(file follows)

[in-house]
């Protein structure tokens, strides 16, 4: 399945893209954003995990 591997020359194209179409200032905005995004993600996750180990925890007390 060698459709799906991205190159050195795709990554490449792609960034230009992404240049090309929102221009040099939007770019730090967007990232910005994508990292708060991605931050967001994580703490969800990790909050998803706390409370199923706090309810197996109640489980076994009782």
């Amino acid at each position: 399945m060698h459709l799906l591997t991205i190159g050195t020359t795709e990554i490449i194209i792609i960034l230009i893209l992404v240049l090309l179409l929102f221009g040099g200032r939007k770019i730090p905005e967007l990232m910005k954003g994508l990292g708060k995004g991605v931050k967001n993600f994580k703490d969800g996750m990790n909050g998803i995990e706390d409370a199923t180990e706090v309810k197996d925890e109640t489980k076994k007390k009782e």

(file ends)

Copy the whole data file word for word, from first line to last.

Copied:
[in-house]
């Protein structure tokens, strides 16, 4: 399945893209954003995990 591997020359194209179409200032905005995004993600996750180990925890007390 060698459709799906991205190159050195795709990554490449792609960034230009992404240049090309929102221009040099939007770019730090967007990232910005994508990292708060991605931050967001994580703490969800990790909050998803706390409370199923706090309810197996109640489980076994009782």
């Amino acid at each position: 399945m060698h459709l799906l591997t991205i190159g050195t020359t795709e990554i490449i194209i792609i960034l230009i893209l992404v240049l090309l179409l929102f221009g040099g200032r939007k770019i730090p905005e967007l990232m910005k954003g994508l990292g708060k995004g991605v931050k967001n993600f994580k703490d969800g996750m990790n909050g998803i995990e706390d409370a199923t180990e706090v309810k197996d925890e109640t489980k076994k007390k009782e």